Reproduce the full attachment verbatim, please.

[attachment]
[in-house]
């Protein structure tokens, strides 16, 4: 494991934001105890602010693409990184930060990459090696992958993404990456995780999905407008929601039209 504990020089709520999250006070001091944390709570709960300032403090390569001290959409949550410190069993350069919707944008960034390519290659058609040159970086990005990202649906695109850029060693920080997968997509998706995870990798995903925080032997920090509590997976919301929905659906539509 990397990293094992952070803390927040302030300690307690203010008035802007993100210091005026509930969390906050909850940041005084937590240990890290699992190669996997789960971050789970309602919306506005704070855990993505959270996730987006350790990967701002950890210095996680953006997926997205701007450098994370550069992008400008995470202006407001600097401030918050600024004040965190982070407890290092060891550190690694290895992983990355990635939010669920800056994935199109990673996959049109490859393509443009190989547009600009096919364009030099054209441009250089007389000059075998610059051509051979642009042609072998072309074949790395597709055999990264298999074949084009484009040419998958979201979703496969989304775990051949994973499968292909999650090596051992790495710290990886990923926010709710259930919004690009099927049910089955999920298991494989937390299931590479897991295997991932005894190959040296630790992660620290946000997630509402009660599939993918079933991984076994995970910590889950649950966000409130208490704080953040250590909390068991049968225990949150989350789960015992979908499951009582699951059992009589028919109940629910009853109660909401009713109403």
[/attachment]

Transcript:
[in-house]
């Protein structure tokens, strides 16, 4: 494991934001105890602010693409990184930060990459090696992958993404990456995780999905407008929601039209 504990020089709520999250006070001091944390709570709960300032403090390569001290959409949550410190069993350069919707944008960034390519290659058609040159970086990005990202649906695109850029060693920080997968997509998706995870990798995903925080032997920090509590997976919301929905659906539509 990397990293094992952070803390927040302030300690307690203010008035802007993100210091005026509930969390906050909850940041005084937590240990890290699992190669996997789960971050789970309602919306506005704070855990993505959270996730987006350790990967701002950890210095996680953006997926997205701007450098994370550069992008400008995470202006407001600097401030918050600024004040965190982070407890290092060891550190690694290895992983990355990635939010669920800056994935199109990673996959049109490859393509443009190989547009600009096919364009030099054209441009250089007389000059075998610059051509051979642009042609072998072309074949790395597709055999990264298999074949084009484009040419998958979201979703496969989304775990051949994973499968292909999650090596051992790495710290990886990923926010709710259930919004690009099927049910089955999920298991494989937390299931590479897991295997991932005894190959040296630790992660620290946000997630509402009660599939993918079933991984076994995970910590889950649950966000409130208490704080953040250590909390068991049968225990949150989350789960015992979908499951009582699951059992009589028919109940629910009853109660909401009713109403």